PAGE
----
To Eliminate Race Disparities in Diabetes, We Must Address Social Determinants of Health

by Susan Buchanan. This article originally appeared in the Louisiana Weekly.

In the United States, diabetes is most prevalent among Southerners and residents of Appalachian regions. Blacks are afflicted more than whites. Over a third of African American seniors are diagnosed as diabetic.

The prevalence of diabetes increases with age, Kelly Zimmerman, spokeswoman for Louisiana’s Department of Health, said last week. Adults ages 65 and older had the highest rate in the state last year at 26.1 percent. Diabetes among all of Louisiana’s adults 18 years and above was 13.6 percent. For the state’s African American adults of.... Read More

             

Black, Hispanic Elders Especially Susceptible to Dehydration

by Susan Buchanan. This article originally appeared in the Louisiana Weekly.

Elders are among those most vulnerable to dehydration, and African American and Hispanic adults are more likely to become dehydrated than whites, researchers have found.

In a review of health issues after the Gulf Coast’s hurricanes in 2005, the Environmental Protection Agency (EPA) pointed to the dangers of dehydration for older adults. People suffered from heat and a lack of potable water. After Katrina struck that August, dehydration took the lives of many local seniors in nursing homes, hospitals, shelters and their houses. Rita, Wilma and Dennis were other deadly Gulf hurricanes in 2005.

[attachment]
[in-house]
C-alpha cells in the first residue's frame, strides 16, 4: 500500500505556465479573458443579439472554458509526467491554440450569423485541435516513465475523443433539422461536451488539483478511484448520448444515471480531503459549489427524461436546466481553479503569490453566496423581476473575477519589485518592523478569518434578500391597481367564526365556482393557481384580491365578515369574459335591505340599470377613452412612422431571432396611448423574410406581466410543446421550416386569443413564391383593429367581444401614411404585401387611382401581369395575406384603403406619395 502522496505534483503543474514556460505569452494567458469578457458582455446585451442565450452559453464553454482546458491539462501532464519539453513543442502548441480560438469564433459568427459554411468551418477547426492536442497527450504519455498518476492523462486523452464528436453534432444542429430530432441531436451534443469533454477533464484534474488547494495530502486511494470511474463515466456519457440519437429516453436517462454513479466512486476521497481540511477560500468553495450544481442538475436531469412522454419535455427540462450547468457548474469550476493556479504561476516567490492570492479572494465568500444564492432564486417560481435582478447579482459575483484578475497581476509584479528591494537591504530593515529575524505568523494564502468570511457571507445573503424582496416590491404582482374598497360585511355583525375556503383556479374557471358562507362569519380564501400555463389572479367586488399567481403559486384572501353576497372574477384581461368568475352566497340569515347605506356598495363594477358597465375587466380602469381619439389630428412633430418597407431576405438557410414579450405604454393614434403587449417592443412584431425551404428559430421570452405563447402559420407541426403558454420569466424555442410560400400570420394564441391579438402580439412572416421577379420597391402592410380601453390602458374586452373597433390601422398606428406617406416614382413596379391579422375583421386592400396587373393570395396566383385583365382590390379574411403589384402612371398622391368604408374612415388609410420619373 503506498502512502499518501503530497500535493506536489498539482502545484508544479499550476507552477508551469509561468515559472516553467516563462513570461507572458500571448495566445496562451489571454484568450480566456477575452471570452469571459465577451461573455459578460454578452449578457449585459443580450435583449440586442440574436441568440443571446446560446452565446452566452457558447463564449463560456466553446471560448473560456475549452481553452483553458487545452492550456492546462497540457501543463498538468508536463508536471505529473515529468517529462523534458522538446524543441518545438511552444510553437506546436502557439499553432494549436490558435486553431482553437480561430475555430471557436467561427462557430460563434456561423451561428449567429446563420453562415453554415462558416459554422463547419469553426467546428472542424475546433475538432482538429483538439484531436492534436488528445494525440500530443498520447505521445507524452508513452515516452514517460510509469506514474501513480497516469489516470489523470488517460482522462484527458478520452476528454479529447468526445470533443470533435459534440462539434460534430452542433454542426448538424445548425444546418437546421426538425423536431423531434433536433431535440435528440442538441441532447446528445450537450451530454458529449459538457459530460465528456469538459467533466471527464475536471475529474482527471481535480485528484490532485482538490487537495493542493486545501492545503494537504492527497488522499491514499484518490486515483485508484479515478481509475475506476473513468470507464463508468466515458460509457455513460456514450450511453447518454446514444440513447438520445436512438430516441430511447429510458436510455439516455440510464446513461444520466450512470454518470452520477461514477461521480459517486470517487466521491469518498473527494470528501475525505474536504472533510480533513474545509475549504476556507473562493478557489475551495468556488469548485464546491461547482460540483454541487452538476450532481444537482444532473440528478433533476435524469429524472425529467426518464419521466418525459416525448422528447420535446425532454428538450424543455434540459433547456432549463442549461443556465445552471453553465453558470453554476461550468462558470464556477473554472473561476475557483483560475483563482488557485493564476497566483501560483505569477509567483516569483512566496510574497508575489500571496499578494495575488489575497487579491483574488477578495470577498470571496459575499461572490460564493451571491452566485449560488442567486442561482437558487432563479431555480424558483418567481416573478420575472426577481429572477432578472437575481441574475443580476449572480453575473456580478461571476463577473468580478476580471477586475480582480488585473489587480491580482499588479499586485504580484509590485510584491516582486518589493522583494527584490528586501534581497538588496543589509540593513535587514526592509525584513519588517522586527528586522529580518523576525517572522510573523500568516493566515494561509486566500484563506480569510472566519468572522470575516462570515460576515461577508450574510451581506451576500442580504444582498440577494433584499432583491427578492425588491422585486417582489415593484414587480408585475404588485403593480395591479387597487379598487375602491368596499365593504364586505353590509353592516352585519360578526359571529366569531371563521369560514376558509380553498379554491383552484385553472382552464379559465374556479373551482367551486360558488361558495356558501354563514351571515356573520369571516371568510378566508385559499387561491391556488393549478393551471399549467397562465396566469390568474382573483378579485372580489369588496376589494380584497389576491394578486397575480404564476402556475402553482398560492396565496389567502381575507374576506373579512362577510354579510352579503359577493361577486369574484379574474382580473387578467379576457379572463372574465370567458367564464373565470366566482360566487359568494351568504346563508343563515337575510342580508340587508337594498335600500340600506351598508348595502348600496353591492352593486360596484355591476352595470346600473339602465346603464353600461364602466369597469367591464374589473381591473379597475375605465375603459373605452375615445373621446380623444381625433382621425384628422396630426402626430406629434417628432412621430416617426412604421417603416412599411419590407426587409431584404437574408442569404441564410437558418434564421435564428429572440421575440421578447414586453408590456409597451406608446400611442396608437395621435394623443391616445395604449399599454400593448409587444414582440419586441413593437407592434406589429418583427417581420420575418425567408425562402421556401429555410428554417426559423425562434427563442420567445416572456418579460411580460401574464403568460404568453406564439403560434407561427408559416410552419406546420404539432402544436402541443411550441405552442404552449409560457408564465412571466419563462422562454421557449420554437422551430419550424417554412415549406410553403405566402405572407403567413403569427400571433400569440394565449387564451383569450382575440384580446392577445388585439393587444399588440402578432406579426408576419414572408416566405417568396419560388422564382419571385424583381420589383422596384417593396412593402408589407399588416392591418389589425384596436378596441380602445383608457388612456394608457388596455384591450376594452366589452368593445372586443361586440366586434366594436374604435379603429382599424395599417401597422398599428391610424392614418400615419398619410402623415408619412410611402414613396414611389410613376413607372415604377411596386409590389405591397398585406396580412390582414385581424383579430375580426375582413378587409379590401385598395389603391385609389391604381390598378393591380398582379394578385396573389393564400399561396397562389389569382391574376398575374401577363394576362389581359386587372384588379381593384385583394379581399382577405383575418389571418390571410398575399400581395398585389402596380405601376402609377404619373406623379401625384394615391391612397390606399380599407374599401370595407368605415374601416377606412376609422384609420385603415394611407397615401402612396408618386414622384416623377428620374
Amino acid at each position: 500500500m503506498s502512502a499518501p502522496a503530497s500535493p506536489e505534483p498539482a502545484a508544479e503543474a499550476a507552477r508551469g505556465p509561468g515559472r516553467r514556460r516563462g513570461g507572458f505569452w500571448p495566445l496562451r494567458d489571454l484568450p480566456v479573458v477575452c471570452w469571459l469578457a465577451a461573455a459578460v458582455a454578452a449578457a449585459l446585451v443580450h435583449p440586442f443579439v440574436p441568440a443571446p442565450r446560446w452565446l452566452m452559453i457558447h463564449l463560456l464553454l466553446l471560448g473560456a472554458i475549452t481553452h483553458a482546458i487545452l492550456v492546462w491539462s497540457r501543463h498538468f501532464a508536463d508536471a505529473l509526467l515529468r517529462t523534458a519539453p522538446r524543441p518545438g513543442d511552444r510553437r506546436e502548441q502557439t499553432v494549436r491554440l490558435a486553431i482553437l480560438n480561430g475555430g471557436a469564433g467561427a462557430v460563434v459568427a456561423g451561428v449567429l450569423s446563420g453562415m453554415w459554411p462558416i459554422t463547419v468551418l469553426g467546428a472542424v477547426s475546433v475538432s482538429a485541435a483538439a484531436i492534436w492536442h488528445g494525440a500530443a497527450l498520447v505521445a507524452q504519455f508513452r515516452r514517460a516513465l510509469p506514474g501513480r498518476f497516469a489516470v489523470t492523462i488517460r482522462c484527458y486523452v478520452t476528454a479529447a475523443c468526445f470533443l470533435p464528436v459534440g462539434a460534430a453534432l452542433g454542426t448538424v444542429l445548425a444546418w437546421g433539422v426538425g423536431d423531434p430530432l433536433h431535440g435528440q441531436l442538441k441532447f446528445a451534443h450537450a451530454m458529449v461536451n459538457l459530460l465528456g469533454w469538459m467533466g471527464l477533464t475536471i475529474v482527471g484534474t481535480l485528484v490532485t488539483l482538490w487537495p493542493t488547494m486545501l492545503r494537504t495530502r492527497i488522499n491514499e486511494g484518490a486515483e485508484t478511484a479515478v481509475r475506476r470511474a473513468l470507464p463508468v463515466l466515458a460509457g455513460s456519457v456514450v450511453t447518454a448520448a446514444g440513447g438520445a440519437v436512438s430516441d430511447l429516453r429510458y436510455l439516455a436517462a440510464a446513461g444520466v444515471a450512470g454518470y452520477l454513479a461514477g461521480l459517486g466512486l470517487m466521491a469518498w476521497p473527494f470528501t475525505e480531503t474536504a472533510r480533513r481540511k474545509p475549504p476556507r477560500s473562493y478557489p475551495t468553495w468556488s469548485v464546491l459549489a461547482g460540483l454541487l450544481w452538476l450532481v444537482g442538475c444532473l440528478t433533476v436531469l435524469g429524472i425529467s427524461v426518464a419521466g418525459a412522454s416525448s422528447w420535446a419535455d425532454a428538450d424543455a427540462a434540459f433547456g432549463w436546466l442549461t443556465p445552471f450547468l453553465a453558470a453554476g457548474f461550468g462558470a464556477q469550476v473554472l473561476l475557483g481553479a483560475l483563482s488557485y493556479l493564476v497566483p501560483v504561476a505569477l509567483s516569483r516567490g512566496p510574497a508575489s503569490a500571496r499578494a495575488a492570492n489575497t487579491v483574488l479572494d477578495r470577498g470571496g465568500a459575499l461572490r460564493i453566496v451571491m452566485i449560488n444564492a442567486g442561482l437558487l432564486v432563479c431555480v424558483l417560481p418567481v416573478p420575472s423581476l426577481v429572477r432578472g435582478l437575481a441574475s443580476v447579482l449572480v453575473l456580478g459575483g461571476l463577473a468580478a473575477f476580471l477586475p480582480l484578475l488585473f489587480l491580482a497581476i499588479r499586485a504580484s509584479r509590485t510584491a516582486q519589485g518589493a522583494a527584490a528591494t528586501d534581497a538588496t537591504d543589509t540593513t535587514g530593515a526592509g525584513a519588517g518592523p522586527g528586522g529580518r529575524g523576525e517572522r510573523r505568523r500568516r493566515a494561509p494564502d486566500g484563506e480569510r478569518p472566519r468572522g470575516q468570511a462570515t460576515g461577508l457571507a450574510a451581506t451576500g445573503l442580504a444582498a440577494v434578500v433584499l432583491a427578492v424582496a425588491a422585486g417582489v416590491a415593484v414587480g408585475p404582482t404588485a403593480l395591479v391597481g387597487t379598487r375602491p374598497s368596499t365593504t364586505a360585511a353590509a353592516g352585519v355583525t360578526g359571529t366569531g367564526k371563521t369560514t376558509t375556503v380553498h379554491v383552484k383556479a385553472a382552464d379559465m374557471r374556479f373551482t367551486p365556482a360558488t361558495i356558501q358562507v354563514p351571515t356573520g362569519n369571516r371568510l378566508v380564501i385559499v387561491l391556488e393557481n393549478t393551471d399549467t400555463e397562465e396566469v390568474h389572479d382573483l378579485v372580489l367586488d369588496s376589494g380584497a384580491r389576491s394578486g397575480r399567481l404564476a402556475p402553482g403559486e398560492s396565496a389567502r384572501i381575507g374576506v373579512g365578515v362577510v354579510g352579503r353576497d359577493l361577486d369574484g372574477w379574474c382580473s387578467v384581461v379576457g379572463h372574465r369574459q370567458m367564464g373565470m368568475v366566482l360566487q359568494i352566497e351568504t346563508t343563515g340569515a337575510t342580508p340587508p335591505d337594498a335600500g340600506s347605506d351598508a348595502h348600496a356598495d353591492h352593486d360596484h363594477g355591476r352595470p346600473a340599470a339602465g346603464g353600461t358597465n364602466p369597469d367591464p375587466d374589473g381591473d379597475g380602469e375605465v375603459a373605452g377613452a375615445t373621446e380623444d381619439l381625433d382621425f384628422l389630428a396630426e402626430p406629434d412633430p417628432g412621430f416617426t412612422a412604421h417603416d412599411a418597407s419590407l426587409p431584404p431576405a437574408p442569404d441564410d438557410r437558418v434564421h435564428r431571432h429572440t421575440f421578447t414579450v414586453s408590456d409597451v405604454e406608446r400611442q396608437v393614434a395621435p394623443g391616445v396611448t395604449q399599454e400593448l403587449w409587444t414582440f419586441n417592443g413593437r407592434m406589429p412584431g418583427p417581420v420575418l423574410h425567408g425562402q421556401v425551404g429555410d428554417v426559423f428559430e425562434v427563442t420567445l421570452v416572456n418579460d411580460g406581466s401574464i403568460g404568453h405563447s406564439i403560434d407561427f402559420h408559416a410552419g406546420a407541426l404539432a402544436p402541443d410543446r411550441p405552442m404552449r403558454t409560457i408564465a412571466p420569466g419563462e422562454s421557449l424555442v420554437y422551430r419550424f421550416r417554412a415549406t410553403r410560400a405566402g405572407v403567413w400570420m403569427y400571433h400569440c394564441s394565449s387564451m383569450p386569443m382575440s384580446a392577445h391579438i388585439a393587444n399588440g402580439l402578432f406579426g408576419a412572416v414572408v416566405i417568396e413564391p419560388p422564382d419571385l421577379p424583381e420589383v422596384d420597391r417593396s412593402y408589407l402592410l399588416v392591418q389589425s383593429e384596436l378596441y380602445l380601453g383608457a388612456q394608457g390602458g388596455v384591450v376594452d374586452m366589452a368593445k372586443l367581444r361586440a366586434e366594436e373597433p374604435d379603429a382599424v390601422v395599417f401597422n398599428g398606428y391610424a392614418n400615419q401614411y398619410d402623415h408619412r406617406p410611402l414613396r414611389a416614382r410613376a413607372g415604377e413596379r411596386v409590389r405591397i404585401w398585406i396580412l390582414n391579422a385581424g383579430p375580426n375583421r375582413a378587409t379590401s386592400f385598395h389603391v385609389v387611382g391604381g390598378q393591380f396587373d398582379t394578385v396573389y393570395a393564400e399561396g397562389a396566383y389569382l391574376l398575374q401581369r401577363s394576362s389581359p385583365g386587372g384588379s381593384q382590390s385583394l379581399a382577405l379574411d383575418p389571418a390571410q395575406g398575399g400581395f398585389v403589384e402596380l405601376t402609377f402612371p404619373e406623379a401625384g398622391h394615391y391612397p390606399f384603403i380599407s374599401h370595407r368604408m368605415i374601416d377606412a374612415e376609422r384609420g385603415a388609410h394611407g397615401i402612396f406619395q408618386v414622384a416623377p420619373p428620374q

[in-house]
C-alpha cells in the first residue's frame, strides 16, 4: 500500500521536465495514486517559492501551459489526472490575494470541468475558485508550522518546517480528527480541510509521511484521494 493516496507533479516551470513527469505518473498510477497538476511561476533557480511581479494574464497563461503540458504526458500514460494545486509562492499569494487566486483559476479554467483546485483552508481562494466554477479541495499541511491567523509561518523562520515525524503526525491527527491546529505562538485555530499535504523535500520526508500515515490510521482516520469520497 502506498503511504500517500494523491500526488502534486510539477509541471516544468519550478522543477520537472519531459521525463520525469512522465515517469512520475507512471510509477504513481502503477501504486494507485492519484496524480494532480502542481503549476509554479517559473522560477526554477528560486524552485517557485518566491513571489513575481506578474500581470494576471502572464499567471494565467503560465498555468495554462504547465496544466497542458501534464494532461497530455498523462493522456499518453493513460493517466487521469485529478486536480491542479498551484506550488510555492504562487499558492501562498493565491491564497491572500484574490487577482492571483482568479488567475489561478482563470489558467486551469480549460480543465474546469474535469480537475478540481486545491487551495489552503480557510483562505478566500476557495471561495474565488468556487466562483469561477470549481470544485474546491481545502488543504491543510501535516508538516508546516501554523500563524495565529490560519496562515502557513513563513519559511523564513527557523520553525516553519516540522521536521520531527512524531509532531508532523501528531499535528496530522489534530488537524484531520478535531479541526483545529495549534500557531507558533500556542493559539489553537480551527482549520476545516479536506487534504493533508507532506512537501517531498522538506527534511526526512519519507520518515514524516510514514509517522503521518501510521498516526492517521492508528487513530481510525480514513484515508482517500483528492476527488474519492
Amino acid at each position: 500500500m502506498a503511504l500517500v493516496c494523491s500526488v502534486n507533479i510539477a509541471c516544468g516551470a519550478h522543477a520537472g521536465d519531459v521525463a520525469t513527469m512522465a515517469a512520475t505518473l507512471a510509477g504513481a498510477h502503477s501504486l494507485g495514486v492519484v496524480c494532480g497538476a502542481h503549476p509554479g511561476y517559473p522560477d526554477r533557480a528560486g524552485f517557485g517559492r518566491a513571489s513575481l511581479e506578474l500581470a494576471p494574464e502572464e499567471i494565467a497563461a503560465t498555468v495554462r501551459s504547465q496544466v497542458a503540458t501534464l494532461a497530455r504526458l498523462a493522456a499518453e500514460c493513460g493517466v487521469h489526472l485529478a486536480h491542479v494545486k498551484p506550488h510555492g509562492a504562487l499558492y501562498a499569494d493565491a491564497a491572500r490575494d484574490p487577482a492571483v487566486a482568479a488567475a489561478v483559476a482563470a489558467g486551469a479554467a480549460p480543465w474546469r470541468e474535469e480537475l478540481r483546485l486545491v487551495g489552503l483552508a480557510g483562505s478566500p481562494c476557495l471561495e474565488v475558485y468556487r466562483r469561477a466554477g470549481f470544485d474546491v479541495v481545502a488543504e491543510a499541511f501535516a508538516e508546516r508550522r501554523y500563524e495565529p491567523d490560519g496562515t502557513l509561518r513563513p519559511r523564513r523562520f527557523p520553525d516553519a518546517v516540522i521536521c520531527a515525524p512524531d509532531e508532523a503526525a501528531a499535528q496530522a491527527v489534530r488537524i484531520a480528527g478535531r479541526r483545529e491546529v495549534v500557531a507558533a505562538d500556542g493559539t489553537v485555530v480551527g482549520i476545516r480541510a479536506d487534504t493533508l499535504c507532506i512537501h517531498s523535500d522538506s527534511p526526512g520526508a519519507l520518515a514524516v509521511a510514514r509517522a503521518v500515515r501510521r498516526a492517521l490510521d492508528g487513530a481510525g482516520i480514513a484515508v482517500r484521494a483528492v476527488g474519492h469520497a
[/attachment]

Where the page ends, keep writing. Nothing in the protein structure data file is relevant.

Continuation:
‘Extremely Dangerous’

Beyond access to water, older people are vulnerable to dehydration for.... Read More

             

Eczema Symptoms Found to Be Worse for African Americans

by Ryan Whirty. This article originally appeared in The Louisiana Weekly.

All skin – and a particular skin disorder – is not the same, as a recent study into the effects and symptoms of eczema, a frustratingly itchy, often painful and potentially embarrassing affliction of the dermis, shows.

In a study published in September in Annals of Allergy, Asthma and Immunology – the scientific journal of the American College of Allergy, Asthma and Immunology – researchers examined the molecular differences between the skin of African Americans with atopic dermatitis (the formal name for eczema).... Read More

             

Childhood Memories of Racial Discrimination

by Leslie Hunter-Gadsden. This article originally appeared on Next Avenue.

In my childhood neighborhood, “moving on up” meant a 1970 move from our New York City apartment on 155th Street between Broadway and Amsterdam Avenues to a three-room apartment in a building on Riverside Drive West, near 159th Street in Washington Heights. The building was part of a six-unit, seven-story, multiple dwelling, facing the Hudson River and New Jersey, with the George Washington Bridge just to the north and clearly visible from the front entrance.

Back then, the building featured apartments for rent, but by the early 1980s, it converted to mostly co-op apartments. I turned 10 the year my mother and I moved in, and we lived.... Read More